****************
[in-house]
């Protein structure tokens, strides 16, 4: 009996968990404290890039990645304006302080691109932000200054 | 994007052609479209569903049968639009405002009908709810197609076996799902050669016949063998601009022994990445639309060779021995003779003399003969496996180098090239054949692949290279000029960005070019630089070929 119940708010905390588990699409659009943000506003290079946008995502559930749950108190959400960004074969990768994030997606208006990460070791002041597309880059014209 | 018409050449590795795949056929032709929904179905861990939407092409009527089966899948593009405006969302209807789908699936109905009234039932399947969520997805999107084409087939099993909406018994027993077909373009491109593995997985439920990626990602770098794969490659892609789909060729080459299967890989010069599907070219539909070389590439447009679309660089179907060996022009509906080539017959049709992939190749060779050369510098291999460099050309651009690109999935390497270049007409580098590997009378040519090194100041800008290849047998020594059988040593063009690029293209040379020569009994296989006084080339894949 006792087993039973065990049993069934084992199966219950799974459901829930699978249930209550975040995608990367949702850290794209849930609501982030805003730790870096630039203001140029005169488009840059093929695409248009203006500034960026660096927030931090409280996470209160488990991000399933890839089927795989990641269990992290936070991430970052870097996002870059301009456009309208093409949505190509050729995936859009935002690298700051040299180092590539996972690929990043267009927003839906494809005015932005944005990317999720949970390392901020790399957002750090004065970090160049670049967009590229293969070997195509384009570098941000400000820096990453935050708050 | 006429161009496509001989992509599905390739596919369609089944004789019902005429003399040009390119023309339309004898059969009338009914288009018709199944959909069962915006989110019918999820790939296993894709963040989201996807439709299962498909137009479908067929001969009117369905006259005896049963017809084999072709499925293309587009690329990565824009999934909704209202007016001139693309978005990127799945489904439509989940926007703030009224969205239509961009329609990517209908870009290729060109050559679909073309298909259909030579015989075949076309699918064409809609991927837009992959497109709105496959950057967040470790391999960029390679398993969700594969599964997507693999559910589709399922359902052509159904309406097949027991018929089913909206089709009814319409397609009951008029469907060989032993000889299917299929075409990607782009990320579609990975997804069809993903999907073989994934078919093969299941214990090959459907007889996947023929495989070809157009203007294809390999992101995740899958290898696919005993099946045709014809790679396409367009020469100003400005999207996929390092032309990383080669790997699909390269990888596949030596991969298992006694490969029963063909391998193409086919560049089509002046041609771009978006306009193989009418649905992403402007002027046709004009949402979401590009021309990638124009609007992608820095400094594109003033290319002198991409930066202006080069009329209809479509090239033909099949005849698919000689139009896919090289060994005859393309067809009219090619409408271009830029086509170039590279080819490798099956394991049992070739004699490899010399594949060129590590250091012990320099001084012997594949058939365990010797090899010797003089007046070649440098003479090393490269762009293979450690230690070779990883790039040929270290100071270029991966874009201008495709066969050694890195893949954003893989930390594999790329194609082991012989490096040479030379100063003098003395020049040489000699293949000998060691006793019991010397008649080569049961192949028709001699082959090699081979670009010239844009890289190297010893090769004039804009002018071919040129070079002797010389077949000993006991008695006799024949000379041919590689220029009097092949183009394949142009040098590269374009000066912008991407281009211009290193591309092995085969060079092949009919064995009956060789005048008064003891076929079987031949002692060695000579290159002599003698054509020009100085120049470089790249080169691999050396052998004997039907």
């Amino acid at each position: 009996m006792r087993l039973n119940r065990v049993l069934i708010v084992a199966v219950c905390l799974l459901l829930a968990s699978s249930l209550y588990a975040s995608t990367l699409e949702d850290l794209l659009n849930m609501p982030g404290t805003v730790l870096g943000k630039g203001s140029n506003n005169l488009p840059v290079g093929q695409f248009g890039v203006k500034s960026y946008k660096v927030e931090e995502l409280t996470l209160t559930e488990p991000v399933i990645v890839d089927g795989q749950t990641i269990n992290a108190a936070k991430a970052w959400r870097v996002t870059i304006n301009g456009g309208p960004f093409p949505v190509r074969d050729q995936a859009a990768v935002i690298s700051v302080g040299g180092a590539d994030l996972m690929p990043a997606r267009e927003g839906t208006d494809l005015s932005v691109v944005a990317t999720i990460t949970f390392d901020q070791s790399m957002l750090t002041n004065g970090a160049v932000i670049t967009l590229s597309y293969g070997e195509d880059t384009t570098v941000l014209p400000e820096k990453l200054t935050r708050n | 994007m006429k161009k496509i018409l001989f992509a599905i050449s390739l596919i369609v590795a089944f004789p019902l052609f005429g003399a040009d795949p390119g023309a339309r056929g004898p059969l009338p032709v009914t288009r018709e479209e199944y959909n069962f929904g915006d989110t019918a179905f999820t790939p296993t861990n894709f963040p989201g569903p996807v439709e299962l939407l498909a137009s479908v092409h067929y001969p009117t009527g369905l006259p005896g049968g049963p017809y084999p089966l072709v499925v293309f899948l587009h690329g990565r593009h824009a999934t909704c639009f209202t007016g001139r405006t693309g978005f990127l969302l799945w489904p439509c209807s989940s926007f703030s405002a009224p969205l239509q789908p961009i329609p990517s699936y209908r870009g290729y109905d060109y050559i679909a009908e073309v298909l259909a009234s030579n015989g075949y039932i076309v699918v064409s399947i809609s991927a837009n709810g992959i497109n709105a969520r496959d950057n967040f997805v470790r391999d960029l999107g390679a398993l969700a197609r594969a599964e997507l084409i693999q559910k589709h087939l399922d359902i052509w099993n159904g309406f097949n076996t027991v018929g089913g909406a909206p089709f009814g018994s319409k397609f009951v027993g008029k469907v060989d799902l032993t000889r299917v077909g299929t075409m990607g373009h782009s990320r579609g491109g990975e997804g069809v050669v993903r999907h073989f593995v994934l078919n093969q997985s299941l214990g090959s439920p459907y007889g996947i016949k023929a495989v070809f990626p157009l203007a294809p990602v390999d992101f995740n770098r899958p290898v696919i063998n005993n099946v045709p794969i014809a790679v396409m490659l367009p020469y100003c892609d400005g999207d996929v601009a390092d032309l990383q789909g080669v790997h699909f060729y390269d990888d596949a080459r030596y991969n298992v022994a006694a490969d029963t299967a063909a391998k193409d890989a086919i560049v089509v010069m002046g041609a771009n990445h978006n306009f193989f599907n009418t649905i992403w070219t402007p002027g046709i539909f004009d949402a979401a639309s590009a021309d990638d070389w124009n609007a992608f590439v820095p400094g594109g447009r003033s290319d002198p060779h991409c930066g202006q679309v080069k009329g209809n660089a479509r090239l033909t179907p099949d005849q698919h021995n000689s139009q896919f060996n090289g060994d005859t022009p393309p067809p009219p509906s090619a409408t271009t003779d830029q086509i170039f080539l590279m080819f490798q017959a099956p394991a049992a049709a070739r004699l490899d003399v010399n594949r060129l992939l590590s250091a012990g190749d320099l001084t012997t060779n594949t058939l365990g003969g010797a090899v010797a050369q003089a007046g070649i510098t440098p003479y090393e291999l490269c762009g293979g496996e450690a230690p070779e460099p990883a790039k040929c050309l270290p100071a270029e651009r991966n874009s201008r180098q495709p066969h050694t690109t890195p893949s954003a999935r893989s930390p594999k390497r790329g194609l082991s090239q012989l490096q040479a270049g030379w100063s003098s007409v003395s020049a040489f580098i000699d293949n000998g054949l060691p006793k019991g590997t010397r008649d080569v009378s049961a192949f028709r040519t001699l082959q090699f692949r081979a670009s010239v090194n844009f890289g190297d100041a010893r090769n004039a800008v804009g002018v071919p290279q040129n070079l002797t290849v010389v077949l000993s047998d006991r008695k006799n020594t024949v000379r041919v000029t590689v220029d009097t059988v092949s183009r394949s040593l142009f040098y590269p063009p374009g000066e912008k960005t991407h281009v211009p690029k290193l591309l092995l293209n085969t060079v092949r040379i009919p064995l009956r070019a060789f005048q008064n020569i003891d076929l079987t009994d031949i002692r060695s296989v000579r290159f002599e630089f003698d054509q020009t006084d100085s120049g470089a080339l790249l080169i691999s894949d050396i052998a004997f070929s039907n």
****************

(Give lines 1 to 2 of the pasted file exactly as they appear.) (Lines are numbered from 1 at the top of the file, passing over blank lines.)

[in-house]
């Protein structure tokens, strides 16, 4: 009996968990404290890039990645304006302080691109932000200054 | 994007052609479209569903049968639009405002009908709810197609076996799902050669016949063998601009022994990445639309060779021995003779003399003969496996180098090239054949692949290279000029960005070019630089070929 119940708010905390588990699409659009943000506003290079946008995502559930749950108190959400960004074969990768994030997606208006990460070791002041597309880059014209 | 018409050449590795795949056929032709929904179905861990939407092409009527089966899948593009405006969302209807789908699936109905009234039932399947969520997805999107084409087939099993909406018994027993077909373009491109593995997985439920990626990602770098794969490659892609789909060729080459299967890989010069599907070219539909070389590439447009679309660089179907060996022009509906080539017959049709992939190749060779050369510098291999460099050309651009690109999935390497270049007409580098590997009378040519090194100041800008290849047998020594059988040593063009690029293209040379020569009994296989006084080339894949 006792087993039973065990049993069934084992199966219950799974459901829930699978249930209550975040995608990367949702850290794209849930609501982030805003730790870096630039203001140029005169488009840059093929695409248009203006500034960026660096927030931090409280996470209160488990991000399933890839089927795989990641269990992290936070991430970052870097996002870059301009456009309208093409949505190509050729995936859009935002690298700051040299180092590539996972690929990043267009927003839906494809005015932005944005990317999720949970390392901020790399957002750090004065970090160049670049967009590229293969070997195509384009570098941000400000820096990453935050708050 | 006429161009496509001989992509599905390739596919369609089944004789019902005429003399040009390119023309339309004898059969009338009914288009018709199944959909069962915006989110019918999820790939296993894709963040989201996807439709299962498909137009479908067929001969009117369905006259005896049963017809084999072709499925293309587009690329990565824009999934909704209202007016001139693309978005990127799945489904439509989940926007703030009224969205239509961009329609990517209908870009290729060109050559679909073309298909259909030579015989075949076309699918064409809609991927837009992959497109709105496959950057967040470790391999960029390679398993969700594969599964997507693999559910589709399922359902052509159904309406097949027991018929089913909206089709009814319409397609009951008029469907060989032993000889299917299929075409990607782009990320579609990975997804069809993903999907073989994934078919093969299941214990090959459907007889996947023929495989070809157009203007294809390999992101995740899958290898696919005993099946045709014809790679396409367009020469100003400005999207996929390092032309990383080669790997699909390269990888596949030596991969298992006694490969029963063909391998193409086919560049089509002046041609771009978006306009193989009418649905992403402007002027046709004009949402979401590009021309990638124009609007992608820095400094594109003033290319002198991409930066202006080069009329209809479509090239033909099949005849698919000689139009896919090289060994005859393309067809009219090619409408271009830029086509170039590279080819490798099956394991049992070739004699490899010399594949060129590590250091012990320099001084012997594949058939365990010797090899010797003089007046070649440098003479090393490269762009293979450690230690070779990883790039040929270290100071270029991966874009201008495709066969050694890195893949954003893989930390594999790329194609082991012989490096040479030379100063003098003395020049040489000699293949000998060691006793019991010397008649080569049961192949028709001699082959090699081979670009010239844009890289190297010893090769004039804009002018071919040129070079002797010389077949000993006991008695006799024949000379041919590689220029009097092949183009394949142009040098590269374009000066912008991407281009211009290193591309092995085969060079092949009919064995009956060789005048008064003891076929079987031949002692060695000579290159002599003698054509020009100085120049470089790249080169691999050396052998004997039907």